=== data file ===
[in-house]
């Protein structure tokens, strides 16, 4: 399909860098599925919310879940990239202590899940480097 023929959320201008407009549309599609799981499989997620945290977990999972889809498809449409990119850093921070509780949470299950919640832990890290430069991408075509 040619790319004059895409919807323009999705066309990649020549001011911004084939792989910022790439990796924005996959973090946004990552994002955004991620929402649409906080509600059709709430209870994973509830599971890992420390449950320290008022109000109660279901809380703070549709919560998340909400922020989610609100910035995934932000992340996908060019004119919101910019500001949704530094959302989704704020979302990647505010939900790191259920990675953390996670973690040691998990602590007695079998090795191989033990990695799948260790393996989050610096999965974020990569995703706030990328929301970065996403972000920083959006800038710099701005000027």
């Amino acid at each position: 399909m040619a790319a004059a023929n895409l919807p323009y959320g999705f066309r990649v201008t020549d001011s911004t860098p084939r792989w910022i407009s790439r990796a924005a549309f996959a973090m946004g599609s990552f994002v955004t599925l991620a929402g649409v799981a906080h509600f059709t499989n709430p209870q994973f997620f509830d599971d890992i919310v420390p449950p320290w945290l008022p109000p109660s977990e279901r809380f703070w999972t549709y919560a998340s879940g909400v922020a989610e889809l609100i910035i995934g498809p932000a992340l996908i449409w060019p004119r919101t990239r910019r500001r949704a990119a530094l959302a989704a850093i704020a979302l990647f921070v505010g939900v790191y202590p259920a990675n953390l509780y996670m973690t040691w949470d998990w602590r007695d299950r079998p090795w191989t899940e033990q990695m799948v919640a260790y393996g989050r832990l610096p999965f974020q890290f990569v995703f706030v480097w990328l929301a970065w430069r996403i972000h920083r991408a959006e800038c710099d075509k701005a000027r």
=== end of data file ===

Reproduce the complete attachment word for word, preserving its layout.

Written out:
[in-house]
């Protein structure tokens, strides 16, 4: 399909860098599925919310879940990239202590899940480097 023929959320201008407009549309599609799981499989997620945290977990999972889809498809449409990119850093921070509780949470299950919640832990890290430069991408075509 040619790319004059895409919807323009999705066309990649020549001011911004084939792989910022790439990796924005996959973090946004990552994002955004991620929402649409906080509600059709709430209870994973509830599971890992420390449950320290008022109000109660279901809380703070549709919560998340909400922020989610609100910035995934932000992340996908060019004119919101910019500001949704530094959302989704704020979302990647505010939900790191259920990675953390996670973690040691998990602590007695079998090795191989033990990695799948260790393996989050610096999965974020990569995703706030990328929301970065996403972000920083959006800038710099701005000027």
């Amino acid at each position: 399909m040619a790319a004059a023929n895409l919807p323009y959320g999705f066309r990649v201008t020549d001011s911004t860098p084939r792989w910022i407009s790439r990796a924005a549309f996959a973090m946004g599609s990552f994002v955004t599925l991620a929402g649409v799981a906080h509600f059709t499989n709430p209870q994973f997620f509830d599971d890992i919310v420390p449950p320290w945290l008022p109000p109660s977990e279901r809380f703070w999972t549709y919560a998340s879940g909400v922020a989610e889809l609100i910035i995934g498809p932000a992340l996908i449409w060019p004119r919101t990239r910019r500001r949704a990119a530094l959302a989704a850093i704020a979302l990647f921070v505010g939900v790191y202590p259920a990675n953390l509780y996670m973690t040691w949470d998990w602590r007695d299950r079998p090795w191989t899940e033990q990695m799948v919640a260790y393996g989050r832990l610096p999965f974020q890290f990569v995703f706030v480097w990328l929301a970065w430069r996403i972000h920083r991408a959006e800038c710099d075509k701005a000027r």